12. Wireworms

Wireworm against the background of the soil. Larva of the Click beetle. Agricultural pest. Selective focus.
Image Credit: Deposit Photos

Wireworms, the larvae of click beetles, dwell underground, where they attack the roots of tomato plants. Damaged plants will quickly wilt and die, often before you even realize the damage has been done.

Birds love to feed on wireworms, so attract them to your garden by providing nesting spots and food sources. To capture live wireworms in the soil, bury a cut potato for a couple of days – wireworms will burrow into the potato, which can then be removed and discarded.

13. Armyworms

Fall armyworm Spodoptera frugiperda on corn leaf. Corn leaves
Image Credit: Deposit Photos

Armyworm caterpillars eat both the fruits and leaves of tomato plants. They mainly feed at night and can be identified by the yellow stripe down the side of the body. The eggs, laid on the underside of leaves, are covered in a white fluffy substance.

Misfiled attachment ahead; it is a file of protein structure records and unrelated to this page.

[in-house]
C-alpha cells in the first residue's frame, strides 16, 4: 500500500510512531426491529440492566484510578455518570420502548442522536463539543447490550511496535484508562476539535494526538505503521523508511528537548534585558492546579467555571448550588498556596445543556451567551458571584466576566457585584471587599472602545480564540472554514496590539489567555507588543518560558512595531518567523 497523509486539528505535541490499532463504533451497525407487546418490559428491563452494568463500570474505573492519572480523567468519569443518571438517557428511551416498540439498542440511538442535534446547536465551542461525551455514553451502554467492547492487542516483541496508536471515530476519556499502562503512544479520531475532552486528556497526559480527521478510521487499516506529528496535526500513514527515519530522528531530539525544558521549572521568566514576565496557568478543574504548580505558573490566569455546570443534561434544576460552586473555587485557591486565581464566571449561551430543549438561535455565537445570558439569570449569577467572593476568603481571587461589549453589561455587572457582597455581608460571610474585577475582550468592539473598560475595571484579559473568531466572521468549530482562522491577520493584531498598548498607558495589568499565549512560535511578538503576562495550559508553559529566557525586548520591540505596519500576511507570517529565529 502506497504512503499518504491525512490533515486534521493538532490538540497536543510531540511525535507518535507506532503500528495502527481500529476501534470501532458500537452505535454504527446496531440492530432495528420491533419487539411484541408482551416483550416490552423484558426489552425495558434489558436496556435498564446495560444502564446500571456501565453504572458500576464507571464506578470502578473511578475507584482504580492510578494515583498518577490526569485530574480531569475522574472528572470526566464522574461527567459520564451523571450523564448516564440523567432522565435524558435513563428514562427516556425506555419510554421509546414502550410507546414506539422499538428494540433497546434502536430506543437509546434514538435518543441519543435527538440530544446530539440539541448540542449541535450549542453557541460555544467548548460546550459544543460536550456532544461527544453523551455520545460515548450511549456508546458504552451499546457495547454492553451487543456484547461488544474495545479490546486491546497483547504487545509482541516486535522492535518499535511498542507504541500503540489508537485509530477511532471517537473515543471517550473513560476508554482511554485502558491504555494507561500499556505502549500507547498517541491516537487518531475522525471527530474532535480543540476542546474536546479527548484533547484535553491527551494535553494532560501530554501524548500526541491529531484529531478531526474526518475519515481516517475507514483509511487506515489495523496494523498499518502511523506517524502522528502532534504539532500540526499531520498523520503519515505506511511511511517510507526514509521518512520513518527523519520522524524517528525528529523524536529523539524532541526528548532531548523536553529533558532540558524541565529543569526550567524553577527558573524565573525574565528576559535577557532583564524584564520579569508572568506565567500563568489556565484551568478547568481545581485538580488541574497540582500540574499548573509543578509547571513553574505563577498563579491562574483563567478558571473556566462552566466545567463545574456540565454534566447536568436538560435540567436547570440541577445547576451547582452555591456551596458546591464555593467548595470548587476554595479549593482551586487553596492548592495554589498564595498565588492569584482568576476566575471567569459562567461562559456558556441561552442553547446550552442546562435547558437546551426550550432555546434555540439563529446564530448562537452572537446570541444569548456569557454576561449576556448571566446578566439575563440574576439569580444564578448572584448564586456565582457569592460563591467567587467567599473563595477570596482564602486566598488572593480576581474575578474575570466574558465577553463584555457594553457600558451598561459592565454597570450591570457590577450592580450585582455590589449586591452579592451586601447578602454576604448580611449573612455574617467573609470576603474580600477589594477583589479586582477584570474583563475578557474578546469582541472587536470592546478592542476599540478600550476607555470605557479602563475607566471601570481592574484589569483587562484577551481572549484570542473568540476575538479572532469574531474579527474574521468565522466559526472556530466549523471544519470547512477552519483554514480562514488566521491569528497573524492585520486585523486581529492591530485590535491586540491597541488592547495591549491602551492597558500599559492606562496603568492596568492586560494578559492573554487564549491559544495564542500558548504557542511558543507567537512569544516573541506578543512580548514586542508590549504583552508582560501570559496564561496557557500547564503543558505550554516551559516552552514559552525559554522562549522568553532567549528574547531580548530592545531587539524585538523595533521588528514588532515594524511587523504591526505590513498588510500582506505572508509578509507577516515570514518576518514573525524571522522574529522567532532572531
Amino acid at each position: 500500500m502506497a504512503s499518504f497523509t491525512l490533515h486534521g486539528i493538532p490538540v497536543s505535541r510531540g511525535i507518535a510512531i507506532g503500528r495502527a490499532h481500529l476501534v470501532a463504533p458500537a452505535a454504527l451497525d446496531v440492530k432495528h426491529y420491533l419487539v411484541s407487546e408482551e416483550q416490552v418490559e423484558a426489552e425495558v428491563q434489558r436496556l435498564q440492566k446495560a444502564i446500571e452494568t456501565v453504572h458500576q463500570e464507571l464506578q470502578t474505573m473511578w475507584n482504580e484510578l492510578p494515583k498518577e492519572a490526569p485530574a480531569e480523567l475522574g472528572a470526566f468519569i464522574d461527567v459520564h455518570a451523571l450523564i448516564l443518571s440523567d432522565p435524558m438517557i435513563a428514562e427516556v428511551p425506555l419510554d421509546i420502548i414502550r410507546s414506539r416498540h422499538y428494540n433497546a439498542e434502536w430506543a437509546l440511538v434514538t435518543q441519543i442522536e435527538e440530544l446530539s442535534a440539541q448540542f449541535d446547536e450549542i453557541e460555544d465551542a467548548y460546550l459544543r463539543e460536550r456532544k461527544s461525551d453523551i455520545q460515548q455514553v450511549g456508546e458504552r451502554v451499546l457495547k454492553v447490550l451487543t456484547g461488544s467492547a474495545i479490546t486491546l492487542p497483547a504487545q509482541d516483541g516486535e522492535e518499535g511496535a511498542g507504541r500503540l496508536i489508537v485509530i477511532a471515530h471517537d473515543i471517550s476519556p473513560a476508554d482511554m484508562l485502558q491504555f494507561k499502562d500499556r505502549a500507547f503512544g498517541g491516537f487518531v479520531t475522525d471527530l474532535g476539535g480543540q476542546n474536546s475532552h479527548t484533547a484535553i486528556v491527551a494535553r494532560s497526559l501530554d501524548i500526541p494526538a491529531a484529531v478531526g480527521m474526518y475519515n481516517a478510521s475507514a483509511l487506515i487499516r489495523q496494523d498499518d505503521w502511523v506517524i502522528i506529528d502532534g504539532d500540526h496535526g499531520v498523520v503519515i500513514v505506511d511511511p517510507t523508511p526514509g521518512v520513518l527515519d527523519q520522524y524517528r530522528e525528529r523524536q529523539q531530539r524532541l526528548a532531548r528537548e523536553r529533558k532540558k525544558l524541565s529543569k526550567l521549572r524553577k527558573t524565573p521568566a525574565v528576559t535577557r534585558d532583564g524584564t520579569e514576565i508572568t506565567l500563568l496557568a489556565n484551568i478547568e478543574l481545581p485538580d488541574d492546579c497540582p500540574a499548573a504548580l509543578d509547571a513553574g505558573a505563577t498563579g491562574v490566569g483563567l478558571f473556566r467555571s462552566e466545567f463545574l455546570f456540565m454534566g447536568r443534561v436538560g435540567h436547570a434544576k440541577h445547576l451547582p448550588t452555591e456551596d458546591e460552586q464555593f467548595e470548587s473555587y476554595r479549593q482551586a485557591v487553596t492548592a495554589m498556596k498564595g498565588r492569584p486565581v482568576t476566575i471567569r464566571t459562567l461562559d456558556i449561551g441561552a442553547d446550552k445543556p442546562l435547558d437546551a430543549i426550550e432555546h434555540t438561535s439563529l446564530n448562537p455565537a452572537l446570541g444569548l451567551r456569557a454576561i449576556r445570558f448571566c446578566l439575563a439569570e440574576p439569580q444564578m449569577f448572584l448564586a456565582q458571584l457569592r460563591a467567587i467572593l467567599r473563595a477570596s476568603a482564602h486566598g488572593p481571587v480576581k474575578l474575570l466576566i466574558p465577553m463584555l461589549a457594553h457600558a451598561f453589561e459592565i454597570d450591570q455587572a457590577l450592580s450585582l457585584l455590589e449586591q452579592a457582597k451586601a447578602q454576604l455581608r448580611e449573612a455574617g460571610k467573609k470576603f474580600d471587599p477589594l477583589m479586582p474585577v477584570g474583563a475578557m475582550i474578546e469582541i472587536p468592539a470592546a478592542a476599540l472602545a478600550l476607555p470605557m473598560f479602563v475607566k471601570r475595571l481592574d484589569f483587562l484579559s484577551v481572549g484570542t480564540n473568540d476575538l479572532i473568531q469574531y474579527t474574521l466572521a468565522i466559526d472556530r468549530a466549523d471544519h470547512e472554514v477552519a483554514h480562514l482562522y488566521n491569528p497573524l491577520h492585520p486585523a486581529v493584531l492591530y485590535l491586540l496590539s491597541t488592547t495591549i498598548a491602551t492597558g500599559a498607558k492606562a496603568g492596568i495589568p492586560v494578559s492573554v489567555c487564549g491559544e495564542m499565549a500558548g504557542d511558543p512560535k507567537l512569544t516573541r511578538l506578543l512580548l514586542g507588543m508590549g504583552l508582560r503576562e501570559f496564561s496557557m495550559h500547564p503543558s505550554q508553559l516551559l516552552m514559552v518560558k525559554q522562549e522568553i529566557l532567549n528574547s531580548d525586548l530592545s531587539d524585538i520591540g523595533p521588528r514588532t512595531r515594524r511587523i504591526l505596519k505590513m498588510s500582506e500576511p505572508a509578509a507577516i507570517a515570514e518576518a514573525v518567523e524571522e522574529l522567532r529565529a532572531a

In the event of an armyworm infestation, handpicking at night is the fastest way to get them under control. Biodiversity in the vegetable plot will attract many predators that enjoy feeding on armyworms.

14. Tomato fruit worms

Green Noctua Caterpillar Eating a Green Tomato.
Image Credit: Deposit Photos

The tomato fruit worm, or corn earworm, is a moth caterpillar that damages the flowers and fruits of tomato plants. It burrows inside tomatoes and causes the fruit to become deformed and inedible.

Damsel bugs, lacewings, and parasitoid wasps feed on this troublesome pest’s larvae, so plant different annual flowers to attract beneficial insects. Inspect plants regularly and remove and destroy leaves with eggs or newly hatched larvae.

15. Stink bugs

Brown Marmorated shield bug on tomato in the vegetable garden. Halyomorpha halys insect on damaged cultivation.